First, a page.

Studio: Focus Features
Kenneth Branagh’s Belfast is the wondrous tale of childhood and humanhood.
To those who don’t know Kenneth Branagh, he’s one of the most-respected British film directors and actors of all-time for both British and American cinema. Of course, he was nominated for tons of Oscars and Golden Globes, but has never won one of each. Though, he certainly enjoys making movies and never gives up on his fans, actors, and filmmakers who idolized him while studying and watching movies at home or in theaters in different cities. This film features the cast of Caitriona Balfe, Jamie Dornan, Judi Dench, Ciarán Hinds, and newcomer Jude Hill.
Belfast follows the story of that chronicles the life of a working class family and their young son's childhood during the era of what is called “The Troubles” in Belfast, Northern Ireland in the late 1960s.
Actor Jude Hill is the main protagonist as Buddy, a little young boy who comes from a small-town family, experiences life in tumultuous times. Then, actor Jamie Dornan (Fifty Shades films) portrays Buddy's father while actress Caitriona Balfe (Starz’s Outlander) portrays Buddy’s mother in the film. Their performances are outstanding, giving the film lots of bonus points. With my huge tastes and likes of Caitriona Balfe, Jamie Dornan, and Jude Hill, you're in for some great acting treat right there. Dornan is great but is more serious in his role to understand his character wisely without failing onscreen while Balfe, on the other hand, sounded like she is also having fun with the cast of actors and looks like she is having the time of her life. But for the film’s entirety, it was Jude Hill who took all the acting shots.
As director, Kenneth Branaugh has really taken verbal, autobiographical accounts from his own personal childhood. Surely he's a great actor and a filmmaker and all, but what can you expect from him when it comes to filmmaking. Everything you've ever seen from him has either been okay, great, or just disappointing in your own opinion. My main guess is that he has never, ever made anything as personal as this. With the story being nearly auto-biographical, there’s a whole lot out of this world on what Branaugh has to offer. He makes this film a fun, loving tale where one heavily touches on heavier objects like losses and family hearts. In addition, the music from composer Van Morrison and the screenplay are written astonishingly well, trying to bridge the family-caring moments in dark time periods. To be on a safe side, this movie could very well be considered a buddy (or family) comedy type. Still, the film can be a bit melodramatic.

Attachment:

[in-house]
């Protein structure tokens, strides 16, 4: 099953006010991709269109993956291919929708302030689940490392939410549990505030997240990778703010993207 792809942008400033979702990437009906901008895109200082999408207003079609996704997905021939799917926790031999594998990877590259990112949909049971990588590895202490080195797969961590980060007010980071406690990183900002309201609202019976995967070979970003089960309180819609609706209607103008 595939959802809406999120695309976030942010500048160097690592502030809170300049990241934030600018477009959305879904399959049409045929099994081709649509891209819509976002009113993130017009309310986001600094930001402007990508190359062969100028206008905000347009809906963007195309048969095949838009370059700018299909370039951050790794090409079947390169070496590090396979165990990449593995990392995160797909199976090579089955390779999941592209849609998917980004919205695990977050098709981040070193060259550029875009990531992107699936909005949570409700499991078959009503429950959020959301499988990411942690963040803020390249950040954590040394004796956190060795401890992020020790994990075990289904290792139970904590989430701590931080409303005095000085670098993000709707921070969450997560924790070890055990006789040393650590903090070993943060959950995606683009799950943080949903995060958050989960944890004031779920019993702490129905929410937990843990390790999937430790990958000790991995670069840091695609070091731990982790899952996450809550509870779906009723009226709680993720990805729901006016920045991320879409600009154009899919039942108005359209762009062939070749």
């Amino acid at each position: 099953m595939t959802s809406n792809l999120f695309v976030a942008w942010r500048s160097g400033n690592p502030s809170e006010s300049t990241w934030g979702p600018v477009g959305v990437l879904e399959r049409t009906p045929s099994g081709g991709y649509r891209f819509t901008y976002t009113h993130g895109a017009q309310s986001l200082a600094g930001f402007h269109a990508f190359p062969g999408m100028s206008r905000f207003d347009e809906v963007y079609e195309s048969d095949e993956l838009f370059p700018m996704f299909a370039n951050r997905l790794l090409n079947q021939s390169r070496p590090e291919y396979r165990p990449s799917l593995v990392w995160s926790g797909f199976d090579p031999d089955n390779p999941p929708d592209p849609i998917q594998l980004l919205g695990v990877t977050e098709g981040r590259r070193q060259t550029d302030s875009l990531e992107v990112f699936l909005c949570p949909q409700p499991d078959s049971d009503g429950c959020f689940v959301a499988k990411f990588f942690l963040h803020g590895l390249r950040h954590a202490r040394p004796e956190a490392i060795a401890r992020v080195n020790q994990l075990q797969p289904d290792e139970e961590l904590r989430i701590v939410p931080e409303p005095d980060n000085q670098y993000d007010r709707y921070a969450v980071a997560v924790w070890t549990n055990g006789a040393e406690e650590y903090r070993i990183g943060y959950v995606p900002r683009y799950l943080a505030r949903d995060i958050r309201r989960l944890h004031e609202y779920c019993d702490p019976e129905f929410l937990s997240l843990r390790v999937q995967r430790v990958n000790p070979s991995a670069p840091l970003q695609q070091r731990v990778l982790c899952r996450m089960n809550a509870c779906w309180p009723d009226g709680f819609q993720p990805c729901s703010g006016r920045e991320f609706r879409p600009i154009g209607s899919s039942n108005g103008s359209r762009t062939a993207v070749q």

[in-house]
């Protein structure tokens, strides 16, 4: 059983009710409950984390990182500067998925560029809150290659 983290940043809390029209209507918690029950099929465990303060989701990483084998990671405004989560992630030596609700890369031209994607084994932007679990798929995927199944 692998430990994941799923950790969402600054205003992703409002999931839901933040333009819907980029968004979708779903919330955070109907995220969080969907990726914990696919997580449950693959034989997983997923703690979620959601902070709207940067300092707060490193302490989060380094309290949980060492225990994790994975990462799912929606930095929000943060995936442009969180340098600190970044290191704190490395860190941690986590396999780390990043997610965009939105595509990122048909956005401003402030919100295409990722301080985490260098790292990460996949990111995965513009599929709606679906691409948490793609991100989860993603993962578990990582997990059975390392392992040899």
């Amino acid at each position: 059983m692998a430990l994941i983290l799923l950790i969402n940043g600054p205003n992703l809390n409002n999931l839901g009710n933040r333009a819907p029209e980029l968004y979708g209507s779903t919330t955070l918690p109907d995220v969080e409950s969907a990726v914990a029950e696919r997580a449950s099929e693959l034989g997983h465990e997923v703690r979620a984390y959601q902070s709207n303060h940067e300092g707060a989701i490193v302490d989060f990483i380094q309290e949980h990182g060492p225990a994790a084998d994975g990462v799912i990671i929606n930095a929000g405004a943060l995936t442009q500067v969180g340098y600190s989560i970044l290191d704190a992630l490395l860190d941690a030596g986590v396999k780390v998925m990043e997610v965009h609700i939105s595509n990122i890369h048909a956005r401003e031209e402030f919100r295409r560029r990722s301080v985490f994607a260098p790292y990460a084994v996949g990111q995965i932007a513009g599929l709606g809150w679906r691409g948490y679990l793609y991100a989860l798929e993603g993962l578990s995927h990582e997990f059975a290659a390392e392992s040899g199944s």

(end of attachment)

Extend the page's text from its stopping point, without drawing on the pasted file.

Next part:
The rest of the actors are great, but my way of viewing is aimed directly at Academy Award winner Judi Dench (Shakespeare in Love) and Ciarán Hinds (Harry Potter and the Deathly Hallows: Part 2). They are both portrayed as Buddy’s grandparents respectively. Despite having some small screen time, Dench and Hinds really played the perfect grandparents towards the protagonist.
Clocking to simply 97 minutes, Belfast is a heartfelt watch, thanks to the great acting performances, the direction, and good writing. Kenneth Branagh's film, based on a true story from his own perspective, personal childhood, really touches many people' hearts and minds with an intimate view of any average family and the struggles of the working class citizen life. His lead-directing film could have a chance of being a front-runner for Oscar contenders of any category. One last thing before you finish reading this, just a little precaution for all parents and kids that there is some profanity as well as some dark and depressing moments being scattered all over the film. I highly recommend all of you to be emotionally prepared for this before you decide to watch this film. That’s all I’m trying to say.
(Review by Henry Pham)